Houston Texans (1-0, 1-0 ATS) at Cleveland Browns (0-1, 0-1), 1 p.m.
Implied Team Totals: Texans 17.75, Browns 30.25
Spread/Total Movements: 12 to 12.5, 47 to 48
Weather: 80 degrees, 5% chance of rain, 5 mph
Texans Injuries to Watch: DT Vincent Taylor (ankle, out), TE Pharaoh Brown (ankle, questionable), CB Desmond King (knee, probable)
Browns Injuries to Watch: WR Odell Beckham (knee, out), T Jack Conklin (knee, questionable), T Jedrick Wills (ankle, questionable), C JC Tretter (knee, questionable), WR Anthony Schwartz (knee, questionable)
Brolley’s Texans Stats and Trends
The Texans are 5-1 ATS in their last six games as an underdog.
Tyrod Taylor has covered six straight games.
Tyrod showed some vintage form from his days with the Bills in their surprising season-opening victory. He completed 21/33 passes for 291 yards (8.8 YPA) and two touchdowns and he added 4/40 rushing for 23.6 FP against Jacksonville. Tyrod is the last quarterback to start for the Browns since Baker Mayfield has taken over.
Brandin Cooks is far and away the best receiver in Houston so it was no surprise to see him dominate targets (21%) from Taylor in their season opener. He finished with 5/132 receiving on seven targets and he had two catches of 40+ yards against the Jaguars in the season opener. Cooks is going to see much tougher matchups than Jacksonville’s dreadful secondary starting this week against the Browns. Tyreek Hill went for 11/197/1 receiving against the Browns last week.
Pharaoh Brown was Taylor’s preferred TE target over Jordan Akins in the season opener. Brown recorded 4/67 receiving on five targets (15% share) on just 17 routes while Akins went catchless on two targets and 21 routes against the Jaguars. Slot WR Danny Amendola also caught all five of his targets for 34/1 receiving on only 16 routes while Nico Collins finished second in routes (27) but he finished with just a seven-yard catch.
Mark Ingram worked as the top back in the season opener and the veteran took advantage of a cushy matchup against the Jaguars with 26/85/1 rushing while playing 45% of the snaps. Phillip Lindsay finished a distant second as a runner with 8/25/1 rushing on 27% of the snaps while David Johnson (3/18/1 receiving) and Rex Burkhead (1/6 receiving) also factored in as passing backs with 28% and 13% of the snaps, respectively. Ingram averaged just 3.3 YPC and a pass-heavy game script should get Johnson and Burkhead onto the field more this week. The Browns limited Chiefs RBs to just 3.1 YPC last week.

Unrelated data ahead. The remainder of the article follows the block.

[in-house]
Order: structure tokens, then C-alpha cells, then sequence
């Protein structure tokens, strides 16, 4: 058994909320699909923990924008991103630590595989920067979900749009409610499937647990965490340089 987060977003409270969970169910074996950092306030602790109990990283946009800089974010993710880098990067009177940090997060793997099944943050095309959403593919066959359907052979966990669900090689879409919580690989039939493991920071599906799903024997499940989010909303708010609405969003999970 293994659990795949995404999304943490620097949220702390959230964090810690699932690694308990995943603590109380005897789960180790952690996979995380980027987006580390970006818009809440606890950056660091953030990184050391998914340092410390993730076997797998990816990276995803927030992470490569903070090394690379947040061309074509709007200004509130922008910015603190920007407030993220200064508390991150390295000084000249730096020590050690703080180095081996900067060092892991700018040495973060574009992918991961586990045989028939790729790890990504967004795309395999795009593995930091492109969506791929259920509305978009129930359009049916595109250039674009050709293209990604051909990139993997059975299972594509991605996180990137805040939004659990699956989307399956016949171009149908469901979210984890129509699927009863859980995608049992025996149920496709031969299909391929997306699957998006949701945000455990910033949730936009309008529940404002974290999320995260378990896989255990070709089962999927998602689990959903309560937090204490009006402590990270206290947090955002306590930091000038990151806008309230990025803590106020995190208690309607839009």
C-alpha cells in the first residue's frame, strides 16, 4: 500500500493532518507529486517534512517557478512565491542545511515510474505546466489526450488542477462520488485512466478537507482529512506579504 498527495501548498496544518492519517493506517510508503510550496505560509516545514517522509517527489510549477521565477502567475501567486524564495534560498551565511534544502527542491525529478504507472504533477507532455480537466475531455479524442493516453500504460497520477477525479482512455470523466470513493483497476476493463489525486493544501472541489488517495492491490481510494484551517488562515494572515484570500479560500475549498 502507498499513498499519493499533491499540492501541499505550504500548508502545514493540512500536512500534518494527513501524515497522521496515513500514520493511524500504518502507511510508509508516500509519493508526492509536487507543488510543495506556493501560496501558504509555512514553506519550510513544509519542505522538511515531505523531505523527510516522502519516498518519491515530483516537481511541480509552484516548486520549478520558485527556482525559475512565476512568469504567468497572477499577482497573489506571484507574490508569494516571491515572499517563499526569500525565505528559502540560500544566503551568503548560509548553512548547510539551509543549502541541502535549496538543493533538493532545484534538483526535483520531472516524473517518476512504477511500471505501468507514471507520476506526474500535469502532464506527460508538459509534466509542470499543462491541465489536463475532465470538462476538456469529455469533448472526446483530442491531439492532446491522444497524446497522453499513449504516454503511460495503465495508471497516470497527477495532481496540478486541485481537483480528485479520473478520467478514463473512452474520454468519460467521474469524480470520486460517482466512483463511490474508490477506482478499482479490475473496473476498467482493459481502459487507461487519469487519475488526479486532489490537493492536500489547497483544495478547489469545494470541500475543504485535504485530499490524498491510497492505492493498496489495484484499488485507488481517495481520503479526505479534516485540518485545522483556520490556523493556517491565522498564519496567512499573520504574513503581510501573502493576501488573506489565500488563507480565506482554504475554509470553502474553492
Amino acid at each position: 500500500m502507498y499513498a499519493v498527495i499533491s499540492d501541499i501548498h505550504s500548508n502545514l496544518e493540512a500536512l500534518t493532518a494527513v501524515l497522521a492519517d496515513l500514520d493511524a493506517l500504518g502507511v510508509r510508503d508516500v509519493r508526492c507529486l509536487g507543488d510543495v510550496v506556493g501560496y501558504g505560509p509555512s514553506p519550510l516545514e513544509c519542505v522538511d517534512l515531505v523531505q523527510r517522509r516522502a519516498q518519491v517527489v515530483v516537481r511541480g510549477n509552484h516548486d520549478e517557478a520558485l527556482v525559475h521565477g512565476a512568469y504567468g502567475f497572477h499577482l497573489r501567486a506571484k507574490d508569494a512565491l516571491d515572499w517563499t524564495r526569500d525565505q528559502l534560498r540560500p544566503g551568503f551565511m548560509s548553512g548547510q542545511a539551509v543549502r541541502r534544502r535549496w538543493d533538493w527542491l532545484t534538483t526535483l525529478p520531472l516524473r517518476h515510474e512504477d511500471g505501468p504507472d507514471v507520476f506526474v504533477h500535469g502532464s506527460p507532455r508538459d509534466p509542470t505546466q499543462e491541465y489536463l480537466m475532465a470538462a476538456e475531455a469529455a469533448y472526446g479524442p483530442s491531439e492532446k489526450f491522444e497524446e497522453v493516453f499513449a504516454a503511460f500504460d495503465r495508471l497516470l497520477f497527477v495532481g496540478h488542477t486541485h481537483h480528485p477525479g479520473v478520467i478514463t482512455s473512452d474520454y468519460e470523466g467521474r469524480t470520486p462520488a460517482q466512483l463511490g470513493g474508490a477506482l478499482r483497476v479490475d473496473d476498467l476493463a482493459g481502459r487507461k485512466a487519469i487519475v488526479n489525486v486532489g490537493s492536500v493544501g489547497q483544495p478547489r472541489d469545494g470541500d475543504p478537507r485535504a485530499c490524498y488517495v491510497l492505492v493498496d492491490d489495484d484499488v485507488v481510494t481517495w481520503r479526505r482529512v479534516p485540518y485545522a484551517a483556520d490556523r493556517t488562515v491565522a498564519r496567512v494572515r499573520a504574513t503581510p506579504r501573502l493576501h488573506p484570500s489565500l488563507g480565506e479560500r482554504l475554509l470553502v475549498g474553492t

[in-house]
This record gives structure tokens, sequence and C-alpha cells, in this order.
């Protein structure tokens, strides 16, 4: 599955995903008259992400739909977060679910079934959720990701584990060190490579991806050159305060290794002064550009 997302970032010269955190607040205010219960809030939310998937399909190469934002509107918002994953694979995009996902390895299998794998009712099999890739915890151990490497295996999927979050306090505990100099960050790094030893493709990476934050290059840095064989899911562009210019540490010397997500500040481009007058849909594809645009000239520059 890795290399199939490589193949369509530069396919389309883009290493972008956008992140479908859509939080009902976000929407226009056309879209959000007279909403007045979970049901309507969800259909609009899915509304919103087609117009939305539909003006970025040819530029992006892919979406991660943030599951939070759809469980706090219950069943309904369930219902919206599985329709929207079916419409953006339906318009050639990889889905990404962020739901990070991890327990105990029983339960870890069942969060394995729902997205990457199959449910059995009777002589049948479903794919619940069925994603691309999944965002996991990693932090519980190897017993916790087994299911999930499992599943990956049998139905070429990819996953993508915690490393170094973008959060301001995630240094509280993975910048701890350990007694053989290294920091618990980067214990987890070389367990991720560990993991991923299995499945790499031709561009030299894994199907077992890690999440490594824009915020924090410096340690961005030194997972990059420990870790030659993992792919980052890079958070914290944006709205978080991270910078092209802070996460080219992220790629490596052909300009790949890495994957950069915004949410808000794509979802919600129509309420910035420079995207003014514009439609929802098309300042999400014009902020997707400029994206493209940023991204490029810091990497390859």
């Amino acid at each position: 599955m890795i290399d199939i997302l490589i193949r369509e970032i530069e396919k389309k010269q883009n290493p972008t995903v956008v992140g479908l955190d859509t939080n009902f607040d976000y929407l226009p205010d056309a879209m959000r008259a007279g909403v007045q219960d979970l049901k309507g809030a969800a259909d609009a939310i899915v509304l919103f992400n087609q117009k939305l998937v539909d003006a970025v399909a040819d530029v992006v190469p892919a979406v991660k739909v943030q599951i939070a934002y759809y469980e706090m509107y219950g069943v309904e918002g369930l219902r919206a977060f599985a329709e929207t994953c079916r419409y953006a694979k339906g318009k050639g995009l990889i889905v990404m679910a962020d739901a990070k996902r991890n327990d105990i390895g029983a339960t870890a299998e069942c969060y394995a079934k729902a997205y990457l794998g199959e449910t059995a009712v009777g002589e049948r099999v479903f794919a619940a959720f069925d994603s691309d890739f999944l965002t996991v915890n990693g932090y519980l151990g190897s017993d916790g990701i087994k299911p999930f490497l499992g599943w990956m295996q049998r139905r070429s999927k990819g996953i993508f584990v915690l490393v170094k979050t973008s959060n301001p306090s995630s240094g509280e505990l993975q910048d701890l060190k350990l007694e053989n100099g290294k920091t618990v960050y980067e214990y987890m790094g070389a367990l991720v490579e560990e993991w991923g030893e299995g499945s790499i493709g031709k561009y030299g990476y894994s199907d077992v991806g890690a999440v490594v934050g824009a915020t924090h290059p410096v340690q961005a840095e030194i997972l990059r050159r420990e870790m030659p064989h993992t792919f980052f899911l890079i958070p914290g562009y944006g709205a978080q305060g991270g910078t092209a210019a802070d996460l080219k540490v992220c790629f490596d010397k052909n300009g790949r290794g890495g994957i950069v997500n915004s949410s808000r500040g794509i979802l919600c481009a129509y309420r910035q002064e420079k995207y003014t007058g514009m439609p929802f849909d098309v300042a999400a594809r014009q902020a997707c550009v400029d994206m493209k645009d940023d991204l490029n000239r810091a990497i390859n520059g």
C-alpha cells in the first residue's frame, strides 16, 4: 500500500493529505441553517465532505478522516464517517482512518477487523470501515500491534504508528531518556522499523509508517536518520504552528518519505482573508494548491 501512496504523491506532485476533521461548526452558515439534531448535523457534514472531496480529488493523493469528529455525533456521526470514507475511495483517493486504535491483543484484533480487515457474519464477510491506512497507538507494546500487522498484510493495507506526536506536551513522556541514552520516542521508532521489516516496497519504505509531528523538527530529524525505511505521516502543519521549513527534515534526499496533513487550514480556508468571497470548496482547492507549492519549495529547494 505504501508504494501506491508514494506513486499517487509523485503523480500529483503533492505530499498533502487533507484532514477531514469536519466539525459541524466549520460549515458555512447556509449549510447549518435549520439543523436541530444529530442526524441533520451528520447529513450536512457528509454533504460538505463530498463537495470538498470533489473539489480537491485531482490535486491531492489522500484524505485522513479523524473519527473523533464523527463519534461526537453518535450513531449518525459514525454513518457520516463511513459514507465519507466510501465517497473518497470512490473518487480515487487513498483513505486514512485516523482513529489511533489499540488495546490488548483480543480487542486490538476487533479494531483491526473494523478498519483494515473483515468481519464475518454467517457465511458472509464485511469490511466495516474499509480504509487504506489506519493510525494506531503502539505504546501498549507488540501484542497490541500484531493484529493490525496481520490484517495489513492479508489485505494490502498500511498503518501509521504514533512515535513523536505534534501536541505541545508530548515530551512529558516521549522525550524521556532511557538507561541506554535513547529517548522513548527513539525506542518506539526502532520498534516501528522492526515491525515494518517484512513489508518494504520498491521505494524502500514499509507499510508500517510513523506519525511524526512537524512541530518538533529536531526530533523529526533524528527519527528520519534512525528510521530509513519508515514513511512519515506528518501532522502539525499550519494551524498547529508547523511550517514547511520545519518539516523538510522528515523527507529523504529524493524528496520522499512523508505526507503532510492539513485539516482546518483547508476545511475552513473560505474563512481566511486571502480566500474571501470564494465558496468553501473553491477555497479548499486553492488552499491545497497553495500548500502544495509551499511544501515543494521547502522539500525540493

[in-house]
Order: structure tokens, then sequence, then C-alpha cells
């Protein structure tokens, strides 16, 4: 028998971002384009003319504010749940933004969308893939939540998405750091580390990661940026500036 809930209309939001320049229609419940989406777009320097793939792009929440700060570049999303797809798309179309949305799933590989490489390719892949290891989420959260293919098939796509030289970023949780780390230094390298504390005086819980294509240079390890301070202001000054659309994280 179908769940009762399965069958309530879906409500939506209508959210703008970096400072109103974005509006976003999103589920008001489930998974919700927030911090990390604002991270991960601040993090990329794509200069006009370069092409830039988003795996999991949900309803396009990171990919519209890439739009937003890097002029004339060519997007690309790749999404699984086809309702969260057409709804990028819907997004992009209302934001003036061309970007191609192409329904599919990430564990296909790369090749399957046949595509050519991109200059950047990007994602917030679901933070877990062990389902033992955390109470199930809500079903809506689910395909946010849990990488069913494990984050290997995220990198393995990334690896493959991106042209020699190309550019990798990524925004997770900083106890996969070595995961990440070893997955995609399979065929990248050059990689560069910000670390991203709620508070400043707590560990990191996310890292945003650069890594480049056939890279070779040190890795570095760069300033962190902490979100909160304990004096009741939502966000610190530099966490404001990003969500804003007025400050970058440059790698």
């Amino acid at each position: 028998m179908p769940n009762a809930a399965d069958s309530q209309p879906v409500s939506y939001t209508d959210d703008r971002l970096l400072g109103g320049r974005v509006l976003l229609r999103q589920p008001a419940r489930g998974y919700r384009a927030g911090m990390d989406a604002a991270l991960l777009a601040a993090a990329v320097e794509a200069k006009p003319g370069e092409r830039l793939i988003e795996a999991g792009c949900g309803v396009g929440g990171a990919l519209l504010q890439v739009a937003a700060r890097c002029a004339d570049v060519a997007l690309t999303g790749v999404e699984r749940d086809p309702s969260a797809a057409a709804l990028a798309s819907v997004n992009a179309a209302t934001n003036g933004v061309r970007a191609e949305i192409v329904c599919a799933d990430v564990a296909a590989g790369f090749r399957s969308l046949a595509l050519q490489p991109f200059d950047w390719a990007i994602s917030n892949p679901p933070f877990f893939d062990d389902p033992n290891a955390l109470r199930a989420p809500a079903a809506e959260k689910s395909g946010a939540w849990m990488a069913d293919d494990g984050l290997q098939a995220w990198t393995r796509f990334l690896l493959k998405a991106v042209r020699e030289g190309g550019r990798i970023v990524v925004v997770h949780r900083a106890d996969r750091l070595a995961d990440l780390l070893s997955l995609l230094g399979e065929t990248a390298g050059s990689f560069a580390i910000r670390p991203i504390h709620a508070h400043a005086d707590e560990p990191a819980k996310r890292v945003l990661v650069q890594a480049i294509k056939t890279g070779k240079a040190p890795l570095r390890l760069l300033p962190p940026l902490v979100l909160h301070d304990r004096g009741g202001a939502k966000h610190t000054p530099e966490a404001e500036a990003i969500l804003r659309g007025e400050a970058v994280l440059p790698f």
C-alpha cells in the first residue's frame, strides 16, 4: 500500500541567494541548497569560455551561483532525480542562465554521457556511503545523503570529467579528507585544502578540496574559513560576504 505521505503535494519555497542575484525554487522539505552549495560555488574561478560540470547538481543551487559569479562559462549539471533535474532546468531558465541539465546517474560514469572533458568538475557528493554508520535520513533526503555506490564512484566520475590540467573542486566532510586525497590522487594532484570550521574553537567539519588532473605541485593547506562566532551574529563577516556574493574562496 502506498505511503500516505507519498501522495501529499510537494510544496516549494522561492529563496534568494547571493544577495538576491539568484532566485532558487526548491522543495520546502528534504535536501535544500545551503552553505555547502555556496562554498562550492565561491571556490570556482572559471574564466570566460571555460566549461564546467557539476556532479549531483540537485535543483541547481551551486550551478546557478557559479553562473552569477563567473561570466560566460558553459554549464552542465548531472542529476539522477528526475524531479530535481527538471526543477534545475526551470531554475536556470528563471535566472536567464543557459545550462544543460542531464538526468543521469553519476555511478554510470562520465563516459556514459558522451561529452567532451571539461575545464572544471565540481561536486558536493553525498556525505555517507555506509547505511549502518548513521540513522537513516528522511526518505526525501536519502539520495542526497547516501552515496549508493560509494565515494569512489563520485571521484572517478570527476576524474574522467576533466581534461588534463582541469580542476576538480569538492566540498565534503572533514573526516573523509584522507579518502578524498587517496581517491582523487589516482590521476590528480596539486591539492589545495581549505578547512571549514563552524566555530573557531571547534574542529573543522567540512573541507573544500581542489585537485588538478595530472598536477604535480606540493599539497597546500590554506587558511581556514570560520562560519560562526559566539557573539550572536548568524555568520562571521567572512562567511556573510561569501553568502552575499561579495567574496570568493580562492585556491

Brolley’s Browns Stats and Trends
The Browns are 1-4 ATS in their last five home games.
Cleveland is 2-6 ATS in its last eight games as a favorite.
Nick Chubb has scored a touchdown in seven straight games with nine total scores in that span, and he’s eclipsed 100+ scrimmage yards in seven of his last nine games. He posted 19/126/1 rushing in a Week 10 matchup against the Texans last season.
Kareem Hunt hasn’t reached 65+ scrimmage yards in six straight games but he has scored five TDs in that span to keep himself afloat (playoffs included). He gets a prime spot against the Texans this week, whom he posted 19/104 rushing and 3/28 receiving against them last season.
Baker Mayfield threw for 321 yards and he averaged 11.5 YPA in the season opener against the Chiefs but he failed to throw a touchdown pass. The Texans picked off Trevor Lawrence three times last week but they still allowed 332/3 passing. He posted just 122/0 passing against the Texans last season but that game was played in horrific conditions.
Jarvis Landry has posted 5+ catches in eight straight games dating back to last season (playoffs included). We’ll see if there’s enough passing volume for him to continue the streak this week with the Browns entering as 13-point favorites. Laviska Shenault managed 7/50 receiving in this matchup last week.
Odell Beckham appeared to be trending toward playing in Cleveland’s season opener for much of last week, but the Browns pulled the plug on his return from ACL surgery after pre-game warmups against the Chiefs. The Browns were clearly hesitant to play Beckham in the season opener, which means he’s likely to have a limited role for the first week or two when he’s eventually active on gameday — which will not be this week. OBJ may not be ready to contribute to fantasy teams until October at the earliest. In his place, Donovan Peoples-Jones caught his only target for four yards on 27 routes while rookie Anthony Schwartz posted 3/69 receiving on five targets on just 17 routes.
The Browns went with a full-blown committee at TE last week with David Njoku running 15 routes for 3/76 receiving on five targets with an aDOT of 20.6 yards. Meanwhile, Austin Hooper ran 14 routes for 3/27 receiving with an aDOT of just 4.7 yards on his three targets. James O’Shaughnessy posted 6/48 receiving on eight targets in a pass-heavy script against the Texans last week.
Barfield’s Pace and Tendencies
Week 1 – Pace (seconds in between plays): 25.4 (23rd)
Week 1 – Plays per game: 76 (7th)
Week 1 – Pass: 46.1% (30th) | Run: 53.9% (3rd)
Week 1 – Pace (seconds in between plays): 24.4 (21st)
Week 1 – Plays per game: 60 (24th)
Week 1 – Pass: 55.9% (22nd) | Run: 44.1% (11th)